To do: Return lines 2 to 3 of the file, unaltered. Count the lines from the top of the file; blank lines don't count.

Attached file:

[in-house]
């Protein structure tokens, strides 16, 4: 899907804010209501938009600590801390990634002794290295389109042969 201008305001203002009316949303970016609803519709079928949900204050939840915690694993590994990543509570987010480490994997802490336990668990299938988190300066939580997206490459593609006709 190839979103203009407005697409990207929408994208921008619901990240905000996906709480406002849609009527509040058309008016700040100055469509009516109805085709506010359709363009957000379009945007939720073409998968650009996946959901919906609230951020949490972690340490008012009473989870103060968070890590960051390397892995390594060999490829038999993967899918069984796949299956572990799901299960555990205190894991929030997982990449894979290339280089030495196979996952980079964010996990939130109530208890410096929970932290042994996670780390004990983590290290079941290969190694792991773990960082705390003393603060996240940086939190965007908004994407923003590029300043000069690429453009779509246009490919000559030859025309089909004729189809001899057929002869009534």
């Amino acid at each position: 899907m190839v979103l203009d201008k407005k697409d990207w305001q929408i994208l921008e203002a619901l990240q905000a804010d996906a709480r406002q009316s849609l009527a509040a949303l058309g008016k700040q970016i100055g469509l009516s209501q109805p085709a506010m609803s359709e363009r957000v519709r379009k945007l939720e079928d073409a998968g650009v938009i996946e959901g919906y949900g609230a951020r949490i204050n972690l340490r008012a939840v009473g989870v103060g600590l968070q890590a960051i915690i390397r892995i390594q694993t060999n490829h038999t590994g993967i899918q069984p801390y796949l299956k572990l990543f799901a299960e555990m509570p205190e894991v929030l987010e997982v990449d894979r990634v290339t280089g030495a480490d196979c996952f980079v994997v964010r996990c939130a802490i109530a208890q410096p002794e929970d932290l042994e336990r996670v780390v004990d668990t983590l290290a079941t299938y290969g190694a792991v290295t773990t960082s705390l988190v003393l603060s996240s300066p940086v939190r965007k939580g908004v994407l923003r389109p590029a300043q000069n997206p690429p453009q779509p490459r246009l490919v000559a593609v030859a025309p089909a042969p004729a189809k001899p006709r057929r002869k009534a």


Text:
């Protein structure tokens, strides 16, 4: 899907804010209501938009600590801390990634002794290295389109042969 201008305001203002009316949303970016609803519709079928949900204050939840915690694993590994990543509570987010480490994997802490336990668990299938988190300066939580997206490459593609006709 190839979103203009407005697409990207929408994208921008619901990240905000996906709480406002849609009527509040058309008016700040100055469509009516109805085709506010359709363009957000379009945007939720073409998968650009996946959901919906609230951020949490972690340490008012009473989870103060968070890590960051390397892995390594060999490829038999993967899918069984796949299956572990799901299960555990205190894991929030997982990449894979290339280089030495196979996952980079964010996990939130109530208890410096929970932290042994996670780390004990983590290290079941290969190694792991773990960082705390003393603060996240940086939190965007908004994407923003590029300043000069690429453009779509246009490919000559030859025309089909004729189809001899057929002869009534």
């Amino acid at each position: 899907m190839v979103l203009d201008k407005k697409d990207w305001q929408i994208l921008e203002a619901l990240q905000a804010d996906a709480r406002q009316s849609l009527a509040a949303l058309g008016k700040q970016i100055g469509l009516s209501q109805p085709a506010m609803s359709e363009r957000v519709r379009k945007l939720e079928d073409a998968g650009v938009i996946e959901g919906y949900g609230a951020r949490i204050n972690l340490r008012a939840v009473g989870v103060g600590l968070q890590a960051i915690i390397r892995i390594q694993t060999n490829h038999t590994g993967i899918q069984p801390y796949l299956k572990l990543f799901a299960e555990m509570p205190e894991v929030l987010e997982v990449d894979r990634v290339t280089g030495a480490d196979c996952f980079v994997v964010r996990c939130a802490i109530a208890q410096p002794e929970d932290l042994e336990r996670v780390v004990d668990t983590l290290a079941t299938y290969g190694a792991v290295t773990t960082s705390l988190v003393l603060s996240s300066p940086v939190r965007k939580g908004v994407l923003r389109p590029a300043q000069n997206p690429p453009q779509p490459r246009l490919v000559a593609v030859a025309p089909a042969p004729a189809k001899p006709r057929r002869k009534a």